Pinto has started to leave messages to posterity in his work, which may be discovered upon the destruction of the pieces. This message says, “If this piece, under any circumstance, is destroyed, may it never be forgotten; that in Chile, until 2020, human rights continued to be systematically violated.” Photo © Rodrigo Pinto

Where do you look for joy or optimism?

Sharing with friends, training, sharing with my family. I am always doing things that have nothing to do with the art or design world.

What gives you the most joy in your work?

When I finish a new prototype or piece and when I’m drawing one. It’s the moment when I don’t feel pressure. In the middle of the process sometimes I feel a not-so-good feeling. But it is normal I think. There is time and investments, so you have to do your best to use the resources in the best possible way. Even in my work where I’m always trying to use inexpensive materials or processes. So one of my favorite processes is using residues.

Thank you, Rodrigo!


Pinto was born in 1988 in Santiago, where he graduated in Industrial Design in 2015. Alongside his university degree, he engaged in informal studies with artisans of various specialties experimenting and learning with an array of materials and techniques. He took a special interest in ceramics during his university years. In 2015, he applied for an internship with Spanish artist-designer Nacho Carbonell, which paved his way to a year studying in Eindhoven. Returning to Chile in 2017, he opened his first workshop in Santiago, focusing on the construction of sculptural furniture and objects that are often imbued with formal concepts of a post-apocalyptic Earth.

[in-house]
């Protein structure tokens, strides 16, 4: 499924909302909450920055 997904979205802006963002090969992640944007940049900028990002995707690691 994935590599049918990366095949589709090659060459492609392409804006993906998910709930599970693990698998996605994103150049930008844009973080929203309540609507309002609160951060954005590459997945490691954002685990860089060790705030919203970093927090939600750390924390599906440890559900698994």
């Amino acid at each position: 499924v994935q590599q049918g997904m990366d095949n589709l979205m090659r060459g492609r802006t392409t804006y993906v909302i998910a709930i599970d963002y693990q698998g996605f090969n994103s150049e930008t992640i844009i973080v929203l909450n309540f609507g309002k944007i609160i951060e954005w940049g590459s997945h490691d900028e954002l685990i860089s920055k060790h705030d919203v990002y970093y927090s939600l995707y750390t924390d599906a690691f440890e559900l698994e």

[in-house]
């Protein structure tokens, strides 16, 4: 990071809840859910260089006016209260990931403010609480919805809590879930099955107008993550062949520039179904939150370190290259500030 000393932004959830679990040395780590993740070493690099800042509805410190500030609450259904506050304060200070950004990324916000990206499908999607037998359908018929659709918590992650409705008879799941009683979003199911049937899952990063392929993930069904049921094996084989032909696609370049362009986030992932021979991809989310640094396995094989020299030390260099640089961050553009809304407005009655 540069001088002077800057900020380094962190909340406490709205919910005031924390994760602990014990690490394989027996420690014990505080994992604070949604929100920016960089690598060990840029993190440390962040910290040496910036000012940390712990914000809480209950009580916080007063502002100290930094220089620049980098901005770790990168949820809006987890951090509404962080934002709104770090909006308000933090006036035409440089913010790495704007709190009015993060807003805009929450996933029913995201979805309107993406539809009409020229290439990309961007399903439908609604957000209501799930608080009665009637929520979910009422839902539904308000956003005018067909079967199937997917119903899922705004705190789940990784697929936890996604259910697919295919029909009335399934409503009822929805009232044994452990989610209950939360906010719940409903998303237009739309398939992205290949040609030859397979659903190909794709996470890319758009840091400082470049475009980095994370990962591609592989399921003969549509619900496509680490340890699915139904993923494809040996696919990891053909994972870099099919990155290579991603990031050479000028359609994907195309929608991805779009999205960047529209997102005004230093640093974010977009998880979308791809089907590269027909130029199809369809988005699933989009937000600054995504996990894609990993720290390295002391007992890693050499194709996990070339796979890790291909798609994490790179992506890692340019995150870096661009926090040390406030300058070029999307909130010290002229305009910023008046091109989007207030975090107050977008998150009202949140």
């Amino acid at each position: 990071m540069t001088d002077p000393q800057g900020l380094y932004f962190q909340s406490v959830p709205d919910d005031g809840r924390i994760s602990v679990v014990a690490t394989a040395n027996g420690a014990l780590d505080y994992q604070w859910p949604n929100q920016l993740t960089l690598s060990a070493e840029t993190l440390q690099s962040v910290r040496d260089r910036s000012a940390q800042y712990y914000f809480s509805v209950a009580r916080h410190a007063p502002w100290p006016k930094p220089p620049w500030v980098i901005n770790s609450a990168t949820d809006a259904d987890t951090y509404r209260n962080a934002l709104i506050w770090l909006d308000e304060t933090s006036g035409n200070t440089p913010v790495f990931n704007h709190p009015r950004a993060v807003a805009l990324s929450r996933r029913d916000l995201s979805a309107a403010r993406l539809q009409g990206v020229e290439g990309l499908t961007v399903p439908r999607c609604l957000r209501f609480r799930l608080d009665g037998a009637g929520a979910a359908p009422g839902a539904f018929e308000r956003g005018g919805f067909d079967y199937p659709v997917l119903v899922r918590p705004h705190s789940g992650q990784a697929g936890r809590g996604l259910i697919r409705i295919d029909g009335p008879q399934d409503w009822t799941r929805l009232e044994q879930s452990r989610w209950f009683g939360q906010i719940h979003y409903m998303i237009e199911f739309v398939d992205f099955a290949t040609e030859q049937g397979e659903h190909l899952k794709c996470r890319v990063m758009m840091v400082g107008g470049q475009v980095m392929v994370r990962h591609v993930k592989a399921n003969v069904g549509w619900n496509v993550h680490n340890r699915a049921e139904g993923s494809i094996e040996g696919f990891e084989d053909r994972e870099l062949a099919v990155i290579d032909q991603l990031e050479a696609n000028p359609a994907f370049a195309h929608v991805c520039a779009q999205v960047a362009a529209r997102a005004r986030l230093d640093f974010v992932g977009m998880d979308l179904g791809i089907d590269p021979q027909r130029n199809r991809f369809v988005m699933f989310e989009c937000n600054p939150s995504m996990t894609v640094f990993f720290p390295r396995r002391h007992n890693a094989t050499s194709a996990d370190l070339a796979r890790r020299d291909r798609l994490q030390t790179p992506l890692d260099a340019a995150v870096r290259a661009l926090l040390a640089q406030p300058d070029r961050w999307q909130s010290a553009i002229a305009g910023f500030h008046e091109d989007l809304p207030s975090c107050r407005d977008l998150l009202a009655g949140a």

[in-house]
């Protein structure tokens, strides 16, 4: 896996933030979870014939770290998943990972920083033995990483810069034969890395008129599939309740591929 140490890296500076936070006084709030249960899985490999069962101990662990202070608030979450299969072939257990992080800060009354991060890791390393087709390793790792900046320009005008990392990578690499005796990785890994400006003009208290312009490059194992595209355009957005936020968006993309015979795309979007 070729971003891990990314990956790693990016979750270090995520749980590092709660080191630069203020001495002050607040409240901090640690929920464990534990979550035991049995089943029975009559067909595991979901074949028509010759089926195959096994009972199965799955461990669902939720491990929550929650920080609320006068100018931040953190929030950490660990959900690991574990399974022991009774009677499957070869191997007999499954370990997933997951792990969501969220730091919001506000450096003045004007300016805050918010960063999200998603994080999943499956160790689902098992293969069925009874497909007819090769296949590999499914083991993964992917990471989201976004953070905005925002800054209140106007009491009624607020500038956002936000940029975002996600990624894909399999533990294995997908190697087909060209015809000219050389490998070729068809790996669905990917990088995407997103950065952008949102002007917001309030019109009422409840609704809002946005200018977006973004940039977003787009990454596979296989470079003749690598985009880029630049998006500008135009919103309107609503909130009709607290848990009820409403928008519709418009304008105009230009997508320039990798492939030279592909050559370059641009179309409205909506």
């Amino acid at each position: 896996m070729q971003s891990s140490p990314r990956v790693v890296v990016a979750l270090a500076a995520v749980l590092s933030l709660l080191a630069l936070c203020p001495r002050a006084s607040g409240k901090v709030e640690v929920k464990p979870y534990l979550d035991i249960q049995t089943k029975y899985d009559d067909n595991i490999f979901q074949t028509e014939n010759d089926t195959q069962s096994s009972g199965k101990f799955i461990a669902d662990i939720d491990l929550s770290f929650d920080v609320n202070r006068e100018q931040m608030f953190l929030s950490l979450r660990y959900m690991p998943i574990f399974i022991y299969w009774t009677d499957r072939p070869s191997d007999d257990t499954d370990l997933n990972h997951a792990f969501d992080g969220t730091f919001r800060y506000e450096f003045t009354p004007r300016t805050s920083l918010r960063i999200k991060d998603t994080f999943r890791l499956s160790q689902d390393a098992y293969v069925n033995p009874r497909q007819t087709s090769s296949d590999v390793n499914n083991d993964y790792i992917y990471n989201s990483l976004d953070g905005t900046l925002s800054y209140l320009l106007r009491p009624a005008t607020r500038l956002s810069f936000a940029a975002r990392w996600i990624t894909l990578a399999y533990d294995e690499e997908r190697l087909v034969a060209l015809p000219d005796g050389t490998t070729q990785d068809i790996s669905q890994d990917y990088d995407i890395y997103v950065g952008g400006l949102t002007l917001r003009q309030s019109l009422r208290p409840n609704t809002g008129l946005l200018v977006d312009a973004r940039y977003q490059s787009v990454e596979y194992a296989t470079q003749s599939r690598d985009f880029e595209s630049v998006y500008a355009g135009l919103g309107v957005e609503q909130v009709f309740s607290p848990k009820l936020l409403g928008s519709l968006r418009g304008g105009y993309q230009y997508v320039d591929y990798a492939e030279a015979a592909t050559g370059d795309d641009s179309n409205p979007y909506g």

Inspired by the 2020 Design Miami/ Podium theme America(s)—and all the complexities that go along with it, especially in this moment—Anna Carnick and Wava Carpenter of Anava Projects connected with a selection of outstanding designers with personal ties to the Americas to get their take on “American” design today. Their responses were insightful, inspiring, and diverse: From thoughts on the most pressing issues and challenges facing designers now, to hopes and suggestions for a more equitable future and reflections on their own American design journeys to date. Each story is accompanied by images provided by the designer that embody what America(s) or American design means to them.